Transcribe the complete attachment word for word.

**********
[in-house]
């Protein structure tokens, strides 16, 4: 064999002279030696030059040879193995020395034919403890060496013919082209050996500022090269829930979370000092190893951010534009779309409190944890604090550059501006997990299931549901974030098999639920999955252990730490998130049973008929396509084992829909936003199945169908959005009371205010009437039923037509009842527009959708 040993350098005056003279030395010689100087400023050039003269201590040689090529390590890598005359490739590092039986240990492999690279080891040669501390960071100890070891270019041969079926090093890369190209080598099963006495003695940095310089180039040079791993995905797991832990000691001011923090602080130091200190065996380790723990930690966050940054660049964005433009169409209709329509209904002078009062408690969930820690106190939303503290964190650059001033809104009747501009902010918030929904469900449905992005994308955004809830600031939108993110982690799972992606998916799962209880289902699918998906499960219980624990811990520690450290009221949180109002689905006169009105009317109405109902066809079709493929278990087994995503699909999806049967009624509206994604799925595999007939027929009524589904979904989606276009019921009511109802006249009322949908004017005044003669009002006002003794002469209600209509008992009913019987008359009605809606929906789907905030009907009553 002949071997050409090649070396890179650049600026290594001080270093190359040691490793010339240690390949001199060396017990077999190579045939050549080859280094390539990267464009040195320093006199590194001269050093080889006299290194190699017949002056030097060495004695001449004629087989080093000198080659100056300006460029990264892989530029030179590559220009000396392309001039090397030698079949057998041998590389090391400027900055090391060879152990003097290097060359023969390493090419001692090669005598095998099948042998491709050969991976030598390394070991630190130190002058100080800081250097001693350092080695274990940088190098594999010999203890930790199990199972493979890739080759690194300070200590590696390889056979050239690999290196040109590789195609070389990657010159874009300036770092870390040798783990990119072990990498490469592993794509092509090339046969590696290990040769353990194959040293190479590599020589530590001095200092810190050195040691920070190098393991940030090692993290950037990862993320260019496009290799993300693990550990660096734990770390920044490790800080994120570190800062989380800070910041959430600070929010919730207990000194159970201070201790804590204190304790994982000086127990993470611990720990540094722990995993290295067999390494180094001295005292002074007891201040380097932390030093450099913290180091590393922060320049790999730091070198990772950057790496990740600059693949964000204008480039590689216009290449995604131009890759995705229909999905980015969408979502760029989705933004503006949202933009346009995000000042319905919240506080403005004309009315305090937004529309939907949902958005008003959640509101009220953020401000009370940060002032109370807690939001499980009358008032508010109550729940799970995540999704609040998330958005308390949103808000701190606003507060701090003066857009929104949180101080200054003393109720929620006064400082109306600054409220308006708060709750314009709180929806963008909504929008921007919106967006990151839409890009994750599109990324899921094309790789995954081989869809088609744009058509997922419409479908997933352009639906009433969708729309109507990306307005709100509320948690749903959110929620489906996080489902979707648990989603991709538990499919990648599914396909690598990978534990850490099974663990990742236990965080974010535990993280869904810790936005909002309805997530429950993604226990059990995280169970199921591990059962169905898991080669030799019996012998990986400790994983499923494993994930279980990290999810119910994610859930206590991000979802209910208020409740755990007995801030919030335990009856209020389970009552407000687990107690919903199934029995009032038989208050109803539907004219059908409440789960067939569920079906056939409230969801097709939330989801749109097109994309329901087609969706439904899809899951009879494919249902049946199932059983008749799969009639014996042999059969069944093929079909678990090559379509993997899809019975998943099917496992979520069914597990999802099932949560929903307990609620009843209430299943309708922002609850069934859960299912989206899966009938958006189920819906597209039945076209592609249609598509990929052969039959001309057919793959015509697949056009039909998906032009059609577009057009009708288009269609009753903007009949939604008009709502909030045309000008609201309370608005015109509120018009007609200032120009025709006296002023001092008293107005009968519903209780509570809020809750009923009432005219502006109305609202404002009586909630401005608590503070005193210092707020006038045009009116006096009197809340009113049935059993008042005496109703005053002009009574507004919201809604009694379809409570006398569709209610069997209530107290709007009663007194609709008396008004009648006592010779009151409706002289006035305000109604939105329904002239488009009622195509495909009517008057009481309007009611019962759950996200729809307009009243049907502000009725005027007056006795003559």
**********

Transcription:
[in-house]
């Protein structure tokens, strides 16, 4: 064999002279030696030059040879193995020395034919403890060496013919082209050996500022090269829930979370000092190893951010534009779309409190944890604090550059501006997990299931549901974030098999639920999955252990730490998130049973008929396509084992829909936003199945169908959005009371205010009437039923037509009842527009959708 040993350098005056003279030395010689100087400023050039003269201590040689090529390590890598005359490739590092039986240990492999690279080891040669501390960071100890070891270019041969079926090093890369190209080598099963006495003695940095310089180039040079791993995905797991832990000691001011923090602080130091200190065996380790723990930690966050940054660049964005433009169409209709329509209904002078009062408690969930820690106190939303503290964190650059001033809104009747501009902010918030929904469900449905992005994308955004809830600031939108993110982690799972992606998916799962209880289902699918998906499960219980624990811990520690450290009221949180109002689905006169009105009317109405109902066809079709493929278990087994995503699909999806049967009624509206994604799925595999007939027929009524589904979904989606276009019921009511109802006249009322949908004017005044003669009002006002003794002469209600209509008992009913019987008359009605809606929906789907905030009907009553 002949071997050409090649070396890179650049600026290594001080270093190359040691490793010339240690390949001199060396017990077999190579045939050549080859280094390539990267464009040195320093006199590194001269050093080889006299290194190699017949002056030097060495004695001449004629087989080093000198080659100056300006460029990264892989530029030179590559220009000396392309001039090397030698079949057998041998590389090391400027900055090391060879152990003097290097060359023969390493090419001692090669005598095998099948042998491709050969991976030598390394070991630190130190002058100080800081250097001693350092080695274990940088190098594999010999203890930790199990199972493979890739080759690194300070200590590696390889056979050239690999290196040109590789195609070389990657010159874009300036770092870390040798783990990119072990990498490469592993794509092509090339046969590696290990040769353990194959040293190479590599020589530590001095200092810190050195040691920070190098393991940030090692993290950037990862993320260019496009290799993300693990550990660096734990770390920044490790800080994120570190800062989380800070910041959430600070929010919730207990000194159970201070201790804590204190304790994982000086127990993470611990720990540094722990995993290295067999390494180094001295005292002074007891201040380097932390030093450099913290180091590393922060320049790999730091070198990772950057790496990740600059693949964000204008480039590689216009290449995604131009890759995705229909999905980015969408979502760029989705933004503006949202933009346009995000000042319905919240506080403005004309009315305090937004529309939907949902958005008003959640509101009220953020401000009370940060002032109370807690939001499980009358008032508010109550729940799970995540999704609040998330958005308390949103808000701190606003507060701090003066857009929104949180101080200054003393109720929620006064400082109306600054409220308006708060709750314009709180929806963008909504929008921007919106967006990151839409890009994750599109990324899921094309790789995954081989869809088609744009058509997922419409479908997933352009639906009433969708729309109507990306307005709100509320948690749903959110929620489906996080489902979707648990989603991709538990499919990648599914396909690598990978534990850490099974663990990742236990965080974010535990993280869904810790936005909002309805997530429950993604226990059990995280169970199921591990059962169905898991080669030799019996012998990986400790994983499923494993994930279980990290999810119910994610859930206590991000979802209910208020409740755990007995801030919030335990009856209020389970009552407000687990107690919903199934029995009032038989208050109803539907004219059908409440789960067939569920079906056939409230969801097709939330989801749109097109994309329901087609969706439904899809899951009879494919249902049946199932059983008749799969009639014996042999059969069944093929079909678990090559379509993997899809019975998943099917496992979520069914597990999802099932949560929903307990609620009843209430299943309708922002609850069934859960299912989206899966009938958006189920819906597209039945076209592609249609598509990929052969039959001309057919793959015509697949056009039909998906032009059609577009057009009708288009269609009753903007009949939604008009709502909030045309000008609201309370608005015109509120018009007609200032120009025709006296002023001092008293107005009968519903209780509570809020809750009923009432005219502006109305609202404002009586909630401005608590503070005193210092707020006038045009009116006096009197809340009113049935059993008042005496109703005053002009009574507004919201809604009694379809409570006398569709209610069997209530107290709007009663007194609709008396008004009648006592010779009151409706002289006035305000109604939105329904002239488009009622195509495909009517008057009481309007009611019962759950996200729809307009009243049907502000009725005027007056006795003559």